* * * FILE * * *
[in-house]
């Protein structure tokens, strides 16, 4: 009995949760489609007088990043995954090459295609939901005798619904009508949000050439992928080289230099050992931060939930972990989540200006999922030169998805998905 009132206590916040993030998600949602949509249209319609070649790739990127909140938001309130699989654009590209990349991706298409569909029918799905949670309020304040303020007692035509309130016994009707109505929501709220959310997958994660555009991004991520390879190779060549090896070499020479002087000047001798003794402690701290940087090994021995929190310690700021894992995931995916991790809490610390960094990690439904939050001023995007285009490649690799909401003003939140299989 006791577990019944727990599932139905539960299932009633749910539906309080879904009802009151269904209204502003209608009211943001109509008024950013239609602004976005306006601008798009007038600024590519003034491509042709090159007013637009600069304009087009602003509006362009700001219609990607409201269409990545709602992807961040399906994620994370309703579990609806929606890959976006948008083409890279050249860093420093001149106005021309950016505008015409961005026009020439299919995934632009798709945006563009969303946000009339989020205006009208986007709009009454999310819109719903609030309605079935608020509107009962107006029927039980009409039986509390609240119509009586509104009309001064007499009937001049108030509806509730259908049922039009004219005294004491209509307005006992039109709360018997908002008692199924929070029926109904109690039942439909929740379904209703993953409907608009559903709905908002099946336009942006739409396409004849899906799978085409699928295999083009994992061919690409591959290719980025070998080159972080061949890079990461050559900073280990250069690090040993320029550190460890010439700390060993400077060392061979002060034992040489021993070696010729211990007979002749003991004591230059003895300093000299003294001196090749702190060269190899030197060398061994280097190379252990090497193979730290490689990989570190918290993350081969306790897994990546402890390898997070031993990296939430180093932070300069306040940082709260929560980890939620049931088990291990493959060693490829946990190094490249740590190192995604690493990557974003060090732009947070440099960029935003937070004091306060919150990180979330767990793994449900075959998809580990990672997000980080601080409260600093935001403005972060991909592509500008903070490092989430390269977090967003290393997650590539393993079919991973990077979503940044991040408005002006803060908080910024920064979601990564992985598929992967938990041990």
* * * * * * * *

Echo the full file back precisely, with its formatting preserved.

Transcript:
[in-house]
């Protein structure tokens, strides 16, 4: 009995949760489609007088990043995954090459295609939901005798619904009508949000050439992928080289230099050992931060939930972990989540200006999922030169998805998905 009132206590916040993030998600949602949509249209319609070649790739990127909140938001309130699989654009590209990349991706298409569909029918799905949670309020304040303020007692035509309130016994009707109505929501709220959310997958994660555009991004991520390879190779060549090896070499020479002087000047001798003794402690701290940087090994021995929190310690700021894992995931995916991790809490610390960094990690439904939050001023995007285009490649690799909401003003939140299989 006791577990019944727990599932139905539960299932009633749910539906309080879904009802009151269904209204502003209608009211943001109509008024950013239609602004976005306006601008798009007038600024590519003034491509042709090159007013637009600069304009087009602003509006362009700001219609990607409201269409990545709602992807961040399906994620994370309703579990609806929606890959976006948008083409890279050249860093420093001149106005021309950016505008015409961005026009020439299919995934632009798709945006563009969303946000009339989020205006009208986007709009009454999310819109719903609030309605079935608020509107009962107006029927039980009409039986509390609240119509009586509104009309001064007499009937001049108030509806509730259908049922039009004219005294004491209509307005006992039109709360018997908002008692199924929070029926109904109690039942439909929740379904209703993953409907608009559903709905908002099946336009942006739409396409004849899906799978085409699928295999083009994992061919690409591959290719980025070998080159972080061949890079990461050559900073280990250069690090040993320029550190460890010439700390060993400077060392061979002060034992040489021993070696010729211990007979002749003991004591230059003895300093000299003294001196090749702190060269190899030197060398061994280097190379252990090497193979730290490689990989570190918290993350081969306790897994990546402890390898997070031993990296939430180093932070300069306040940082709260929560980890939620049931088990291990493959060693490829946990190094490249740590190192995604690493990557974003060090732009947070440099960029935003937070004091306060919150990180979330767990793994449900075959998809580990990672997000980080601080409260600093935001403005972060991909592509500008903070490092989430390269977090967003290393997650590539393993079919991973990077979503940044991040408005002006803060908080910024920064979601990564992985598929992967938990041990």